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Stimulator Module

Pulse and waveform stimulus outputs

Easy-to-modify single-, double- or multiple-pulse sequence outputs of any polarity

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Stimulator Module
Part #: STM100C

The STM100C module provides pulse and waveform stimulus outputs for nerve conduction, evoked response (e.g. ABR studies audio stimulus-response (e.g. startle response) and somatosensory response studies. The Stimulator setup in AcqKnowledge provides easy-to-modify single-, double- or multiple-pulse sequence outputs of any polarity. The Stimulator setup screen also provides standard sine, triangular and square wave outputs for other kinds of physiological tests. Create an arbitrary waveform by modifying an existing wave or reading in a sequence of user-specified numbers (text file).

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Programmable Stimulator Module
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Part #: STM100C
Categories: Stimulation - Research
Subcategories: Stimulators - Research

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Stimulus duration, repetition, onset and amplitude are completely programmable. For interactive changes during recording, stimulus amplitude levels can also be controlled manually. Overload and pulse stimulus indicators are positioned on the module’s front panel for easy viewing. The 50 Ohm output port can simultaneously output a trigger or analog signal to piezo transducers, recorders, oscilloscopes, meters, etc. The External Stimulus output port on the STM100C can be used to drive headphones or tubephones directly.

In addition to providing computer control of stimulus waveforms, the STM100C can also buffer signals from any Biopotential or Transducer module, which has its output directed to the STM100C input during recording.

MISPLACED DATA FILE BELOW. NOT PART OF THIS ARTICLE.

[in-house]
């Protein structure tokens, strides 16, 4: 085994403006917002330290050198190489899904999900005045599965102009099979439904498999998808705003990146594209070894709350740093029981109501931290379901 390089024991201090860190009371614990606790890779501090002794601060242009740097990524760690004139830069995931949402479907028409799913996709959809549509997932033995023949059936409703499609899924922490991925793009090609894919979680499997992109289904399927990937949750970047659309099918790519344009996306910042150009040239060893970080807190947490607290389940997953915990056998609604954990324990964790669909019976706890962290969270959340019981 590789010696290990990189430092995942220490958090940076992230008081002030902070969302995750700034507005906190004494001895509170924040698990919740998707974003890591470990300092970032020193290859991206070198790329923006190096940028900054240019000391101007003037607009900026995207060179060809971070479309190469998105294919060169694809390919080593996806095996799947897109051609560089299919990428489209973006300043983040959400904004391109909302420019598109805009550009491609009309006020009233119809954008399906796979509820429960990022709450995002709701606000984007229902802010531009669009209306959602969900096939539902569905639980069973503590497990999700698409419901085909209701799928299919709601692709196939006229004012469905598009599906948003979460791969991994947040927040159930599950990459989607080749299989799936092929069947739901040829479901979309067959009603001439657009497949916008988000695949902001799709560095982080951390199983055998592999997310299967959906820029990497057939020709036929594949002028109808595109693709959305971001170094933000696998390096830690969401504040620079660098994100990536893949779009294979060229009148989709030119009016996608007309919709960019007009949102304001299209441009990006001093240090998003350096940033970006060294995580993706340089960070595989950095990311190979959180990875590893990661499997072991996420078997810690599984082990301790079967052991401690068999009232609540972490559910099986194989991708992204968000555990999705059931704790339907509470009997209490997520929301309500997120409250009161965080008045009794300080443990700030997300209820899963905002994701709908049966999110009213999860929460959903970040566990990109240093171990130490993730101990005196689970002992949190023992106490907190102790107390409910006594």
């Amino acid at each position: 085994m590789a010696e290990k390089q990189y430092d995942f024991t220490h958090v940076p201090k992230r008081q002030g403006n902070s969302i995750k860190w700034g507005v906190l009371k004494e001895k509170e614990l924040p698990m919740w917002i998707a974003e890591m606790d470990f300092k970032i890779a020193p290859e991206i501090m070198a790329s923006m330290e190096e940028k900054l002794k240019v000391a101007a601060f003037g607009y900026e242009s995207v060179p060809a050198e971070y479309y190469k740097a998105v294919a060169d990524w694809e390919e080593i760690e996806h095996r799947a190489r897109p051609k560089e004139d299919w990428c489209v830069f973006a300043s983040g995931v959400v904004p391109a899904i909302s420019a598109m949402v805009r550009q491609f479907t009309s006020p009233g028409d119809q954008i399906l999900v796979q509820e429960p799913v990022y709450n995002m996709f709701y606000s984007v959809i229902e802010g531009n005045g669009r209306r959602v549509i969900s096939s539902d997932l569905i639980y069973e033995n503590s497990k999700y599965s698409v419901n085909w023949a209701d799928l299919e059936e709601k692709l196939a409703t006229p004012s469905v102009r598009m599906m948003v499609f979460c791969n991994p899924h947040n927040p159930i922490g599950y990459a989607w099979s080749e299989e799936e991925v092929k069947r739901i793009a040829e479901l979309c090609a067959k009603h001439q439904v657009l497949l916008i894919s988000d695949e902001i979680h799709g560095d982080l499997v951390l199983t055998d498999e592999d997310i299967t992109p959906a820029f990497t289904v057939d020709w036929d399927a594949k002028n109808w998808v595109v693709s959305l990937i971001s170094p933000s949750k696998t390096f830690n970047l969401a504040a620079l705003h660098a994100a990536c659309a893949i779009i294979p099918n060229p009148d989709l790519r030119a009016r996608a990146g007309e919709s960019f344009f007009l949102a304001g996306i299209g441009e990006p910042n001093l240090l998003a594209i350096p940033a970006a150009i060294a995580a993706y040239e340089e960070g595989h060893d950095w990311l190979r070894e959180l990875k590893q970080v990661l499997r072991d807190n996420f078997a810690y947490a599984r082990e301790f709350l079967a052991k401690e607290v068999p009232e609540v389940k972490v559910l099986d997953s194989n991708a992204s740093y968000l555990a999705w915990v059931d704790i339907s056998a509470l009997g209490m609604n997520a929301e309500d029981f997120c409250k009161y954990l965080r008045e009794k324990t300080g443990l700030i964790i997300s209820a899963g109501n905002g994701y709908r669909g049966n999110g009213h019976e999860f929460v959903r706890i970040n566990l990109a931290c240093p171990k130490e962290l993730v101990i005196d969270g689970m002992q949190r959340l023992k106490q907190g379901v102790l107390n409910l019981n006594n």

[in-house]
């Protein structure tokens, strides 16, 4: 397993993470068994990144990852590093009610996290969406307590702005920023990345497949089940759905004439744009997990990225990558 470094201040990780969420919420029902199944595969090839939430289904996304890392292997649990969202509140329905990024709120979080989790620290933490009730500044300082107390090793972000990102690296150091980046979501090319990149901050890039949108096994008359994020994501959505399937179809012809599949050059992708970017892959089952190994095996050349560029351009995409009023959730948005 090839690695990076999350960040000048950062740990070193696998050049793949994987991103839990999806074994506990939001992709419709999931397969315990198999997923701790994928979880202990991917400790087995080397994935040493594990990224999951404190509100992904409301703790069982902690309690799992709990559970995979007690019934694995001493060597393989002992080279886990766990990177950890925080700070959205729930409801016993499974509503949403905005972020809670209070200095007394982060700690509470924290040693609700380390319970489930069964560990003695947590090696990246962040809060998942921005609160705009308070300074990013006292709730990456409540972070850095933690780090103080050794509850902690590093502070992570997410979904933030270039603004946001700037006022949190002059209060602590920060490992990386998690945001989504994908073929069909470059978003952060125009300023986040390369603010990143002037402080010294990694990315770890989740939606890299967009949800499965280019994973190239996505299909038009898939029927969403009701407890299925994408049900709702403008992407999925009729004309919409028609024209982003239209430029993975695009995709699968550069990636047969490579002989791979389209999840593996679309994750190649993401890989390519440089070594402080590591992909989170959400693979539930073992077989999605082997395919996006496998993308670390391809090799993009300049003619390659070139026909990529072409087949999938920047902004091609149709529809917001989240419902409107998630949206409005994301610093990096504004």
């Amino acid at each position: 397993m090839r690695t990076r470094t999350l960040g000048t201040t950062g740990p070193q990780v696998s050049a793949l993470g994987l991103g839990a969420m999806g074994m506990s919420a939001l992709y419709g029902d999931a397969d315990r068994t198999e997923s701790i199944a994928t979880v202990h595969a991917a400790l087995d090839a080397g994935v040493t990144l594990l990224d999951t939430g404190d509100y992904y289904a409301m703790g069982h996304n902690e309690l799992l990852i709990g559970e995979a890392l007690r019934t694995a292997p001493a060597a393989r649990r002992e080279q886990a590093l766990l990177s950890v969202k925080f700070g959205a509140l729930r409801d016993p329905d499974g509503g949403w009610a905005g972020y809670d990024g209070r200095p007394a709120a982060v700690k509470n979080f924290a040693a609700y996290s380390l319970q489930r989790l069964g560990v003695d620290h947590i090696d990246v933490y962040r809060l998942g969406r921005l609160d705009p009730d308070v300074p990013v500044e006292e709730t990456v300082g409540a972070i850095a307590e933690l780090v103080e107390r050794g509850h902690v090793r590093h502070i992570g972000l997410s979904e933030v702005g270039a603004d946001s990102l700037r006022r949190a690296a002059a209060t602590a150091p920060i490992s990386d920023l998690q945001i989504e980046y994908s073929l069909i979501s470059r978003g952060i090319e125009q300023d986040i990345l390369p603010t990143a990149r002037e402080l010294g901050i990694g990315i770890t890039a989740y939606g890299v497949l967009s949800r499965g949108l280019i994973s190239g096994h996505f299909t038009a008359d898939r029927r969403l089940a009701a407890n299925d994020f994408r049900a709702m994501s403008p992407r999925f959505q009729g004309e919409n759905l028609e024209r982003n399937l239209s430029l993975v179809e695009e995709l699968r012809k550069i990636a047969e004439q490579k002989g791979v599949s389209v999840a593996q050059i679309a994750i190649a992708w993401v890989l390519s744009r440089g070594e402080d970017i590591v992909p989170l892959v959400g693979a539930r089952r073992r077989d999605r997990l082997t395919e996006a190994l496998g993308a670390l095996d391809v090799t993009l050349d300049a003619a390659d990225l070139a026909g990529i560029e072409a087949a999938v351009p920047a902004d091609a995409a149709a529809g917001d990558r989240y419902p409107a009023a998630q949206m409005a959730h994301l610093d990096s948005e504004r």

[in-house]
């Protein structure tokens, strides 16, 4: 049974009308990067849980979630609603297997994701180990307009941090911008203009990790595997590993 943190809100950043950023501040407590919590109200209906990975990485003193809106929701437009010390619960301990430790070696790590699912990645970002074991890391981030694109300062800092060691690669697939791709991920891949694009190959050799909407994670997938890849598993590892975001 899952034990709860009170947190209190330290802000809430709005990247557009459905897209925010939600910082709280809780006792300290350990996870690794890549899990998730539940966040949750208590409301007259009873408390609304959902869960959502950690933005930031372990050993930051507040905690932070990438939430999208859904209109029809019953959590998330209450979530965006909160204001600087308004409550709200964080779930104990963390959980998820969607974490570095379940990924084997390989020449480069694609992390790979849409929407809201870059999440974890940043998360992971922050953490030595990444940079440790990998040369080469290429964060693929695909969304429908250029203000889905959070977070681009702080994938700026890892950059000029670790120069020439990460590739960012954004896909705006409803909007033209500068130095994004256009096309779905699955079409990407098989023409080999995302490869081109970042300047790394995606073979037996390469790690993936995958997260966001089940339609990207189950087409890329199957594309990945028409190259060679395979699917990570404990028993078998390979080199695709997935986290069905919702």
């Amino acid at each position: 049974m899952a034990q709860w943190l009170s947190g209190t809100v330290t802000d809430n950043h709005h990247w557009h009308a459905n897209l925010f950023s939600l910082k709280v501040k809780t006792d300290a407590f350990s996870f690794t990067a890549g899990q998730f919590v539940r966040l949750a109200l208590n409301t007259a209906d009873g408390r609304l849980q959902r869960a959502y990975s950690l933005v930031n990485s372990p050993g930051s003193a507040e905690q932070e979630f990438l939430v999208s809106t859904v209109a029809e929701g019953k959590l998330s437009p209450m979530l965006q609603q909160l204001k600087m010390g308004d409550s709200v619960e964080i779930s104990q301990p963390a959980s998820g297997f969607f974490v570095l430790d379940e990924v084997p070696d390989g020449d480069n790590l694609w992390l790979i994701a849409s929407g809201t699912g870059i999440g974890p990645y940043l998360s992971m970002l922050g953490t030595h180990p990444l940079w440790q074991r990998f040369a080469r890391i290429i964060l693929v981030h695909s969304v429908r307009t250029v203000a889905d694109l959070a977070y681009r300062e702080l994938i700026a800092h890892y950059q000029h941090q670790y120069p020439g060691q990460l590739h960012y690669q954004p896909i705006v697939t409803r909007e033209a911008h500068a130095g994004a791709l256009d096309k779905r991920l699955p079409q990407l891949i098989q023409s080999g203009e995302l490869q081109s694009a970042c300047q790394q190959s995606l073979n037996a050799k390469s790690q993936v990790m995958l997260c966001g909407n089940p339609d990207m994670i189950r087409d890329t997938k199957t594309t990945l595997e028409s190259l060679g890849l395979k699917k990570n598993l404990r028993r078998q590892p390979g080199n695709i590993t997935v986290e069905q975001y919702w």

• With the OUT100 headphones, the STM100C module can provide tone or click output (e.g. startle response)
  • With the OUT101 ear tubephone, the STM100C can output a series of clicks or tone pips for auditory brainstem response (ABR) testing.
  • With the OUT102 piezo transducer, the STM100C can provide an audible indicator, or alarm, when signal levels cross pre-defined thresholds.
  • With the TSD190 haptic (tactile) stimulator, mechanically stimulate a 1.5 mm diameter area of skin surface; both plunger force and travel can be infinitely adjusted between zero and a specified maximum value. Use to perform somatosensory and other types of tactile sensory tests; the TSD190 can be employed in an averaging-type sensory nerve test to determine the activation threshold and speed of propagation of somatosensory nerves.
  • With the STMISO series stimulus isolation adapters, the STM100C can provide high voltage or constant current stimulus output for nerve conduction (see NERVE1 nerve chamber), somatosensory and other types of stimulus response studies.
  • With the CBL105 and CBL202, the STM100C is capable of driving a low voltage (10 V) nerve conduction chamber directly (without a STMISO).
  • To listen to signals from other module outputs during acquisition (e.g., EMG or heart sounds signals), use the OUT100 headphones.

The Current Feedback Monitor Cable (CBLCFMA) is recommended for use with any voltage stimulator; to isolate CBLCFMA output, use INISO and HLT100C. Always make sure to place the electrodes on the participant at least 10 minutes before starting any electrical stimulation. Use a CBLCFMA to monitor and record the actual current delivered to the participant at ALL times. A large enough change in current delivered to the participant will alter the subjective perception of the stimulation. Thus, an unpleasant shock may become painful if more current starts being delivered or become ineffectual if less current is being delivered than during threshold identification. Changes in the levels of delivered current are due to changes in impedance. Changes in impedance could be due to a number of factors: gel saturating the skin over time; gel drying up – over longer period of times; hydration level of participant; sweating; decoupling of electrodes and skin due to motion artifacts; etc.

Related Publications

Superficial moist heat’s lack of influence on soleus function. J Sport Rehabil. 2009 Aug;18(3):438-47. Long BC, Hopkins JT. Dept of Health and Human Performance, Oklahoma State University, Stillwater, OK 74078, USA.

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